When Lord Acton wrote that “power tends to corrupt and absolute power corrupts absolutely,” the devout Catholic was speaking not only of kings but also of popes. “There is no worse heresy,” he continued, “than that the office sanctifies the holder of it.” Too few princes of the 21st-century Church show signs of reckoning honestly with such unsavory topics as pedophilia and the molestation of young teenage boys; the widespread flouting of celibacy; and the existence of a gay subculture within the priesthood that is having a chilling effect on vocations worldwide.
As a portrait of Boston, Spotlight was welcomed by many locals as a departure from the Hollywood stereotype of the city as a cesspool of organized crime. The actors also deserve credit for not trying to imitate the local accent, which countless films have shown is impossible. Nevertheless, this native Bostonian detected one false note: the portrayal of the Globe as the scrappy underdog and the archdiocese as the high-handed top dog. This was true back in the 1950s, when the Church had a large, thriving, loyal, flock, and its princes were kin to the Irish political establishment. Back then, the shrewd, savvy Cardinal Richard Cushing had more clout than the city’s ink-stained wretches. By 2002, the situation was reversed.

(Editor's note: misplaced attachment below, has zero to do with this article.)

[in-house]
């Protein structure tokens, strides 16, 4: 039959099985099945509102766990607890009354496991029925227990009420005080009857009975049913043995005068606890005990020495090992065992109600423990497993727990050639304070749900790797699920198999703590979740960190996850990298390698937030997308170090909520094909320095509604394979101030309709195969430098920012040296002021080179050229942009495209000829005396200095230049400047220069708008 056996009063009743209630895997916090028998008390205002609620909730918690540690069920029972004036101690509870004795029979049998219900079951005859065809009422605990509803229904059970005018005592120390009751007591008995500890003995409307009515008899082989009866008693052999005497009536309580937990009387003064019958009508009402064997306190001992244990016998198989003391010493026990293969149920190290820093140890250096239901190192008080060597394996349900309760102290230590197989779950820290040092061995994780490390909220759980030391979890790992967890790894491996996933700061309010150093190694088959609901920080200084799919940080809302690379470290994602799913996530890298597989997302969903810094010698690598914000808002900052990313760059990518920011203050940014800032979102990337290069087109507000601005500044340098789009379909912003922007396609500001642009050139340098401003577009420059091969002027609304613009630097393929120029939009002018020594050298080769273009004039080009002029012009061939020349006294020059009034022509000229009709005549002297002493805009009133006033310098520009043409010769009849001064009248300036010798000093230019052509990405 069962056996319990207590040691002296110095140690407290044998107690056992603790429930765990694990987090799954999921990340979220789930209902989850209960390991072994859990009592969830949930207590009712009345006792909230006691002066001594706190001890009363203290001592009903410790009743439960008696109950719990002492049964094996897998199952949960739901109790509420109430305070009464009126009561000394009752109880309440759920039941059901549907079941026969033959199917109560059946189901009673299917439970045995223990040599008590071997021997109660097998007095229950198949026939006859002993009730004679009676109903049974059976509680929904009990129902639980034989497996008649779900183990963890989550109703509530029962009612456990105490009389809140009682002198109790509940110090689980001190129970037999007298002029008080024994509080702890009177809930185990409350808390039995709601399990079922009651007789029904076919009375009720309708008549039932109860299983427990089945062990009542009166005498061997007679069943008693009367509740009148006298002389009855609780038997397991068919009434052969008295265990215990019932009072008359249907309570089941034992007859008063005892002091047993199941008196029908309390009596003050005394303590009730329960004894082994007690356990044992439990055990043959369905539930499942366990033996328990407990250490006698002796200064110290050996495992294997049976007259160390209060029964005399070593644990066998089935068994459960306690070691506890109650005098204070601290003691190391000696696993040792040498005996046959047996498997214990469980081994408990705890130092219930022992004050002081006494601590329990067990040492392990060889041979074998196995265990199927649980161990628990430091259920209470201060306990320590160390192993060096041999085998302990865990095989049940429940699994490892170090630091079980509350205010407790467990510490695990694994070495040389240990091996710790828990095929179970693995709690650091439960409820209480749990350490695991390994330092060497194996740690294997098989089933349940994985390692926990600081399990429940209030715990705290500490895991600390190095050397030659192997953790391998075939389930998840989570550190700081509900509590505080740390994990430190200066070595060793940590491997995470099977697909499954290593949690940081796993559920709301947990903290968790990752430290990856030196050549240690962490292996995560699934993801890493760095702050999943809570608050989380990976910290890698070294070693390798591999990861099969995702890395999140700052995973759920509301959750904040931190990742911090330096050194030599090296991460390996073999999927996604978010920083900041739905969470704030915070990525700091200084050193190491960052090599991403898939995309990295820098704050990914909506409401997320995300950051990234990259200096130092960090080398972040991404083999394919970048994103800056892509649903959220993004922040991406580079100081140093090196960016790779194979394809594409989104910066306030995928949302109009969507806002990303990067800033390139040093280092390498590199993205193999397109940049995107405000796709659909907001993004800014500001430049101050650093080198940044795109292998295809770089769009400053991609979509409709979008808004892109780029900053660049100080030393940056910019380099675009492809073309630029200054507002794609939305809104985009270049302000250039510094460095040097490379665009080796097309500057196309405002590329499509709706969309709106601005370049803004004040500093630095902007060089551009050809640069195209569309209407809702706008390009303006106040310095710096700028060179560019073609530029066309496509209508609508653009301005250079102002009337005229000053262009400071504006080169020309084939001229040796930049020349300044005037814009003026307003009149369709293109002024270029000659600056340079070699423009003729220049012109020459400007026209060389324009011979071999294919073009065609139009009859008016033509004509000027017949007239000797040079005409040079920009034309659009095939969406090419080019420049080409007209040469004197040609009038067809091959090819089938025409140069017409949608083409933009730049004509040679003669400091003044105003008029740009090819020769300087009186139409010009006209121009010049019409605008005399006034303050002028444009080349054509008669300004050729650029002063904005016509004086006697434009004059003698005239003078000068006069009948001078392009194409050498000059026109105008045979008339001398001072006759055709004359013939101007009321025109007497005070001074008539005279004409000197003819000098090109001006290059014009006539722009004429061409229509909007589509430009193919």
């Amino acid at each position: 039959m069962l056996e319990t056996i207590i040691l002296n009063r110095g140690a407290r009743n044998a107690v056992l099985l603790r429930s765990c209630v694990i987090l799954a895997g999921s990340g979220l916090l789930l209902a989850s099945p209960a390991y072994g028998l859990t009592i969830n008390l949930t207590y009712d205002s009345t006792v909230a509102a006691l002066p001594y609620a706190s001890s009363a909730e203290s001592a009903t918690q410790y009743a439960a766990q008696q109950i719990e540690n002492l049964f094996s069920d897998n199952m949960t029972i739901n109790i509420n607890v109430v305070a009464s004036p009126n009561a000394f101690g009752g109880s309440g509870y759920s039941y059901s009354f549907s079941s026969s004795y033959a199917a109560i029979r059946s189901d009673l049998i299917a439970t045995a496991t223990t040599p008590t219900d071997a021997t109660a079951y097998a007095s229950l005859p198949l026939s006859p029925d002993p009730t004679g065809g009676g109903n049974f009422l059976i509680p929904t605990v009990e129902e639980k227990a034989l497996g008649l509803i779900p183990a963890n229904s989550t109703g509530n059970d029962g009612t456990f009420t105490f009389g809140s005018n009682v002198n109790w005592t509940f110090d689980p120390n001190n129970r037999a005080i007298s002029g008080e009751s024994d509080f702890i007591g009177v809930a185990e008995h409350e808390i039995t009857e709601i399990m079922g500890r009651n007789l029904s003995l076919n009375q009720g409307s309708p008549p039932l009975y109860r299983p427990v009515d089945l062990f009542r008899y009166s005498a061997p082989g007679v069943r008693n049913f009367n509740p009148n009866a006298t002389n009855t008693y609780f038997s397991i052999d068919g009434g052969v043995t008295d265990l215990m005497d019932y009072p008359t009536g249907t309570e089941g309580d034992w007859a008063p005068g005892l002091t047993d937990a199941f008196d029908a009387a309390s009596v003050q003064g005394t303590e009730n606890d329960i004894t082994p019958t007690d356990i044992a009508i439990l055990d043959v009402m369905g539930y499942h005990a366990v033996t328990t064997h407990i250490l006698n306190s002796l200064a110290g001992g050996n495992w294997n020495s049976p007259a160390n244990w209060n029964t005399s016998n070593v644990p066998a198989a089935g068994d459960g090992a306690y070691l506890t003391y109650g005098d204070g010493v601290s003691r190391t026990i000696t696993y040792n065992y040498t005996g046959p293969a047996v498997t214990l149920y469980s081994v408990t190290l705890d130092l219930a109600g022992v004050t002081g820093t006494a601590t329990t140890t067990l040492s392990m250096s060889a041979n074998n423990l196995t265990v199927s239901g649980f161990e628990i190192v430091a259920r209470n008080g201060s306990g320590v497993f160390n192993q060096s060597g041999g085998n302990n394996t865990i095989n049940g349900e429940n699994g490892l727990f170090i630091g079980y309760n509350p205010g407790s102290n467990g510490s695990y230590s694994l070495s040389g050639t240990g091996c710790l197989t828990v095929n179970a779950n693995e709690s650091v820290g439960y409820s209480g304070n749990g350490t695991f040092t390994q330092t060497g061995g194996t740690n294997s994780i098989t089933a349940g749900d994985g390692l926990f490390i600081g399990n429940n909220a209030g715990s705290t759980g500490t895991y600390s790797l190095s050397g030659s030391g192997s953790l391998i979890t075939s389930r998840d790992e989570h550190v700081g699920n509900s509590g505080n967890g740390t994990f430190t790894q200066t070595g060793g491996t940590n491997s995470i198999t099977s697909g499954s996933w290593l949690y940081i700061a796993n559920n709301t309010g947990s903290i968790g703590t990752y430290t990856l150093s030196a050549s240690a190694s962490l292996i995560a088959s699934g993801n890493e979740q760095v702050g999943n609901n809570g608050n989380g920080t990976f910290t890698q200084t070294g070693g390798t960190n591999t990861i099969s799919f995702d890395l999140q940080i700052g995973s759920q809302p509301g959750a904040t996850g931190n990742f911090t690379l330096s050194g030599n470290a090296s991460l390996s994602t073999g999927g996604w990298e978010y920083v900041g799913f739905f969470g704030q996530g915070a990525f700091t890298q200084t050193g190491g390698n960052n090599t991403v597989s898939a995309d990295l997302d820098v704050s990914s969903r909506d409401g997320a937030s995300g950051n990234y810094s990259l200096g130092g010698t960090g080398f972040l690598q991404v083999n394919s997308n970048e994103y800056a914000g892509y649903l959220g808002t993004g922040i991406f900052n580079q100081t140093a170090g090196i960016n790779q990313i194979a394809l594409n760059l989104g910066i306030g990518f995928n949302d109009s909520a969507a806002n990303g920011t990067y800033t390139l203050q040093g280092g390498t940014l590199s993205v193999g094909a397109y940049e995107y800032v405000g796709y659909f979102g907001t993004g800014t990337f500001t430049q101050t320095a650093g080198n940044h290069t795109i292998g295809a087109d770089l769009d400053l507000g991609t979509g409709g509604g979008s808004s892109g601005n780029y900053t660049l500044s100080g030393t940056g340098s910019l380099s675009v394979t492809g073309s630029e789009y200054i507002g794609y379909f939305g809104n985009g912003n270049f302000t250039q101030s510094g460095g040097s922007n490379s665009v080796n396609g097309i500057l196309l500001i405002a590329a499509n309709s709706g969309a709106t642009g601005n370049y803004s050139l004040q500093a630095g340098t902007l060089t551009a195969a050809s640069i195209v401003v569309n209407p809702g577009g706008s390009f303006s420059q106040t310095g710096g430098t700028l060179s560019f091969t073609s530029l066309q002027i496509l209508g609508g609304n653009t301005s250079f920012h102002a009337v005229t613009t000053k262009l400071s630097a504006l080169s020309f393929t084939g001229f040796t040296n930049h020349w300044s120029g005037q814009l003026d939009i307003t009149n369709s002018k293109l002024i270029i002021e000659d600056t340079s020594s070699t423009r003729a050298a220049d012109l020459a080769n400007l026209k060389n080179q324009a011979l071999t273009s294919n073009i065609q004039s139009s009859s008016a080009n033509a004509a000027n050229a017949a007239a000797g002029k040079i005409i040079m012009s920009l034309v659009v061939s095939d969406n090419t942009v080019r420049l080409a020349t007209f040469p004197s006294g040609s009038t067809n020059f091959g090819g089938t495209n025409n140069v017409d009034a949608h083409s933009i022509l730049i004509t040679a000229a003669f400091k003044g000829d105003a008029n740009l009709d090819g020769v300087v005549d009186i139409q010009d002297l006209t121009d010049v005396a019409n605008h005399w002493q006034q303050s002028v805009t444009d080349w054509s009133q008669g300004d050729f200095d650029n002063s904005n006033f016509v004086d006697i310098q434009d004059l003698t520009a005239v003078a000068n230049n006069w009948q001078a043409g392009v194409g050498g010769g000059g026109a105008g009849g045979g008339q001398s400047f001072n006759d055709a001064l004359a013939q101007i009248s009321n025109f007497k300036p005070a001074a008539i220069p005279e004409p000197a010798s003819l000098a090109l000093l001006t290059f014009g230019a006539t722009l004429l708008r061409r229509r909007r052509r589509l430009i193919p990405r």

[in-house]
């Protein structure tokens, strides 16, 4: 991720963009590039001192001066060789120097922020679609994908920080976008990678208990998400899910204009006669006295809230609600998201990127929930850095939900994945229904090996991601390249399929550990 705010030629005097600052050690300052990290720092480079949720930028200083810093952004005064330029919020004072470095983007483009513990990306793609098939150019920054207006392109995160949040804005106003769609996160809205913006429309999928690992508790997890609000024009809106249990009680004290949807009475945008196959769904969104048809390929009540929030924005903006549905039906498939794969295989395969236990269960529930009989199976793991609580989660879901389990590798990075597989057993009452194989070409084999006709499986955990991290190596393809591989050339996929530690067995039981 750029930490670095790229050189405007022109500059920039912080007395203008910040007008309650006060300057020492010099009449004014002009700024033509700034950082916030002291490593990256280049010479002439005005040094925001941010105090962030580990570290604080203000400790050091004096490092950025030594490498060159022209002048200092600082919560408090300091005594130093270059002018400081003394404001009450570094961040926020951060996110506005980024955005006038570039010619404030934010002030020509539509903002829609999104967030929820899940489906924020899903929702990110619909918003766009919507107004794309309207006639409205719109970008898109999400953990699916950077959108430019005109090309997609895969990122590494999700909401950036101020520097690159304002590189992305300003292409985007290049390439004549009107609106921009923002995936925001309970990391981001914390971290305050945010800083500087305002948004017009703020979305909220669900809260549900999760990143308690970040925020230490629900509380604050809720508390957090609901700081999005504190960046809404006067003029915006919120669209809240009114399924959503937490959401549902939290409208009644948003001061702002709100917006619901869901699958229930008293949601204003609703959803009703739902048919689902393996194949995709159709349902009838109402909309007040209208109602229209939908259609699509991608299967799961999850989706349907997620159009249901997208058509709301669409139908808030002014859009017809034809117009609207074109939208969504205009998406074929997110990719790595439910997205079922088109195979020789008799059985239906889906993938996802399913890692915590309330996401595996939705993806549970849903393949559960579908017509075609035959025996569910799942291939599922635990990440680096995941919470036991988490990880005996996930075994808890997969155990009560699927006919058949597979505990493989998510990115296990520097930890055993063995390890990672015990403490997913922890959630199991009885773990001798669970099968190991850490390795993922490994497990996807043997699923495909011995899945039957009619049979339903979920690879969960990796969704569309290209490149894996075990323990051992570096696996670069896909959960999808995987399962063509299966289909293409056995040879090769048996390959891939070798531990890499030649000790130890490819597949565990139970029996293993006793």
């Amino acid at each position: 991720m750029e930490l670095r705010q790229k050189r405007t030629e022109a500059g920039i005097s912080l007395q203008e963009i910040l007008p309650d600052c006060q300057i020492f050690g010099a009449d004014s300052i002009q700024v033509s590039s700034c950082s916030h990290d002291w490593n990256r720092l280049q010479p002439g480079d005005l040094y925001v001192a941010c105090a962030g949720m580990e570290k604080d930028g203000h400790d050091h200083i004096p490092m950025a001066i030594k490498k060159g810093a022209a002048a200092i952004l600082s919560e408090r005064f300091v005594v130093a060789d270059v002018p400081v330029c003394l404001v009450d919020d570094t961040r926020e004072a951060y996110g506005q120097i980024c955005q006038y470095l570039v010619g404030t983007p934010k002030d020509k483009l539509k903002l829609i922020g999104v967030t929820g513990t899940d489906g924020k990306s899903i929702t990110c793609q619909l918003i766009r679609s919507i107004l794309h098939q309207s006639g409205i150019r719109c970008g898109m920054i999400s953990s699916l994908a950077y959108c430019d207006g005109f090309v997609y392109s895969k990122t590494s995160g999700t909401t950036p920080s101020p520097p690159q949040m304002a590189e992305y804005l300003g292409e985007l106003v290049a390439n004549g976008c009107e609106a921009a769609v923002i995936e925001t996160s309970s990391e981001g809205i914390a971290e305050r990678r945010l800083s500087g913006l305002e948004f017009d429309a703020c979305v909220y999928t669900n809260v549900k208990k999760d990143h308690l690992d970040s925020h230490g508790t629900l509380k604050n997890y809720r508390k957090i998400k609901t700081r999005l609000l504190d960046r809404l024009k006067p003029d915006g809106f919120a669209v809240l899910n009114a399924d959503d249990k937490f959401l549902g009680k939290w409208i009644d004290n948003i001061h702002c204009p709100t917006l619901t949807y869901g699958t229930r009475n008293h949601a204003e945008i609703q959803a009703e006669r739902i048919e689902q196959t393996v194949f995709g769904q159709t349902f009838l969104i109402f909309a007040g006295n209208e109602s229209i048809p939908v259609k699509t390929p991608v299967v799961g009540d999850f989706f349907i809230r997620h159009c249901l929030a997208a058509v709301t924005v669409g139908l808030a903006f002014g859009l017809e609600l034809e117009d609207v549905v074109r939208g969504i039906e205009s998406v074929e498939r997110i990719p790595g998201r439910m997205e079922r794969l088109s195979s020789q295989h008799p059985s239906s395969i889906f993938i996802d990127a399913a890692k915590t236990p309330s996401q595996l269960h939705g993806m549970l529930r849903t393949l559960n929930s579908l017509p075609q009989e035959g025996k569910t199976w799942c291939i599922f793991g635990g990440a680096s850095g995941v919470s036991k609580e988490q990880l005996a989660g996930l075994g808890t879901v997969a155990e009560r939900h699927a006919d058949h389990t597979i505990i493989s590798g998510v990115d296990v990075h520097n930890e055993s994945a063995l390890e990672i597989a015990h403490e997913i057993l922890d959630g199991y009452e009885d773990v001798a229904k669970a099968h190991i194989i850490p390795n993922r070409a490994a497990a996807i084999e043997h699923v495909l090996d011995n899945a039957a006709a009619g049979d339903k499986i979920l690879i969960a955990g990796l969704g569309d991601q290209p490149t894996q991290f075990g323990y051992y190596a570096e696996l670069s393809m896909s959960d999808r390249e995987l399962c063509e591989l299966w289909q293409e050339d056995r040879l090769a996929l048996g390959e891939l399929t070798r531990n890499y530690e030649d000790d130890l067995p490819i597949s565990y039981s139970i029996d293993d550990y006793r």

Here’s why. Over the last half century, Boston has been transformed by the tech boom, which started early here, and by the massive postwar expansion of its many distinguished educational and medical institutions. This transformation built a whole new metropolis on top of the Irish and Italian immigrant city that itself had been built on top of the old Puritan-Yankee-Brahmin town. Along the way, local politics have become reflexively liberal, causing the Church to become reflexively defensive—which is not to say conservative. On the contrary, the Catholic archdiocese in Boston is now in thrall to the liberal establishment. But that hasn’t stopped the steady erosion of its power and prestige.